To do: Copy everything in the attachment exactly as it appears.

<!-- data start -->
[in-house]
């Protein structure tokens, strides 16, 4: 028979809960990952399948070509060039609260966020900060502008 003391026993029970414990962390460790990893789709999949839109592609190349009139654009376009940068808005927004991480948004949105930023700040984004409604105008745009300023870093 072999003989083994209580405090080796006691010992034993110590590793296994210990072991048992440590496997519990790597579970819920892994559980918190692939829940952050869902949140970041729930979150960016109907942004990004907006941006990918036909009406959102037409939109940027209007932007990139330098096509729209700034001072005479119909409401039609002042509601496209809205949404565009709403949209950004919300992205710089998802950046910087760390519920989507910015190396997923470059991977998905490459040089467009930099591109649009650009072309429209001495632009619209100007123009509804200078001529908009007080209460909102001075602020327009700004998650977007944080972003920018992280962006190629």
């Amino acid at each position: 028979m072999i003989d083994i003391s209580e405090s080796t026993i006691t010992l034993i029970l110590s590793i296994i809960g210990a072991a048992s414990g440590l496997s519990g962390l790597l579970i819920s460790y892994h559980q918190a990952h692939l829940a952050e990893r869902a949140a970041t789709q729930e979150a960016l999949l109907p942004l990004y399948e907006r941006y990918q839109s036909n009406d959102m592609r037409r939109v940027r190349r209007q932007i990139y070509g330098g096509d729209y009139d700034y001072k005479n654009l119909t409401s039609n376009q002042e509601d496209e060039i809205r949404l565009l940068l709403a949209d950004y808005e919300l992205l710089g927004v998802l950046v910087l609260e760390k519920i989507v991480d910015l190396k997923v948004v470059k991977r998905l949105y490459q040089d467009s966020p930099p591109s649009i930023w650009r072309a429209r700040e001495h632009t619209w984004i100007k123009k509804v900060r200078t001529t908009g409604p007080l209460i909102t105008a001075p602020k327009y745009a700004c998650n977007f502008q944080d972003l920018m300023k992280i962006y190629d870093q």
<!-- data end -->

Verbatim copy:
[in-house]
């Protein structure tokens, strides 16, 4: 028979809960990952399948070509060039609260966020900060502008 003391026993029970414990962390460790990893789709999949839109592609190349009139654009376009940068808005927004991480948004949105930023700040984004409604105008745009300023870093 072999003989083994209580405090080796006691010992034993110590590793296994210990072991048992440590496997519990790597579970819920892994559980918190692939829940952050869902949140970041729930979150960016109907942004990004907006941006990918036909009406959102037409939109940027209007932007990139330098096509729209700034001072005479119909409401039609002042509601496209809205949404565009709403949209950004919300992205710089998802950046910087760390519920989507910015190396997923470059991977998905490459040089467009930099591109649009650009072309429209001495632009619209100007123009509804200078001529908009007080209460909102001075602020327009700004998650977007944080972003920018992280962006190629």
């Amino acid at each position: 028979m072999i003989d083994i003391s209580e405090s080796t026993i006691t010992l034993i029970l110590s590793i296994i809960g210990a072991a048992s414990g440590l496997s519990g962390l790597l579970i819920s460790y892994h559980q918190a990952h692939l829940a952050e990893r869902a949140a970041t789709q729930e979150a960016l999949l109907p942004l990004y399948e907006r941006y990918q839109s036909n009406d959102m592609r037409r939109v940027r190349r209007q932007i990139y070509g330098g096509d729209y009139d700034y001072k005479n654009l119909t409401s039609n376009q002042e509601d496209e060039i809205r949404l565009l940068l709403a949209d950004y808005e919300l992205l710089g927004v998802l950046v910087l609260e760390k519920i989507v991480d910015l190396k997923v948004v470059k991977r998905l949105y490459q040089d467009s966020p930099p591109s649009i930023w650009r072309a429209r700040e001495h632009t619209w984004i100007k123009k509804v900060r200078t001529t908009g409604p007080l209460i909102t105008a001075p602020k327009y745009a700004c998650n977007f502008q944080d972003l920018m300023k992280i962006y190629d870093q």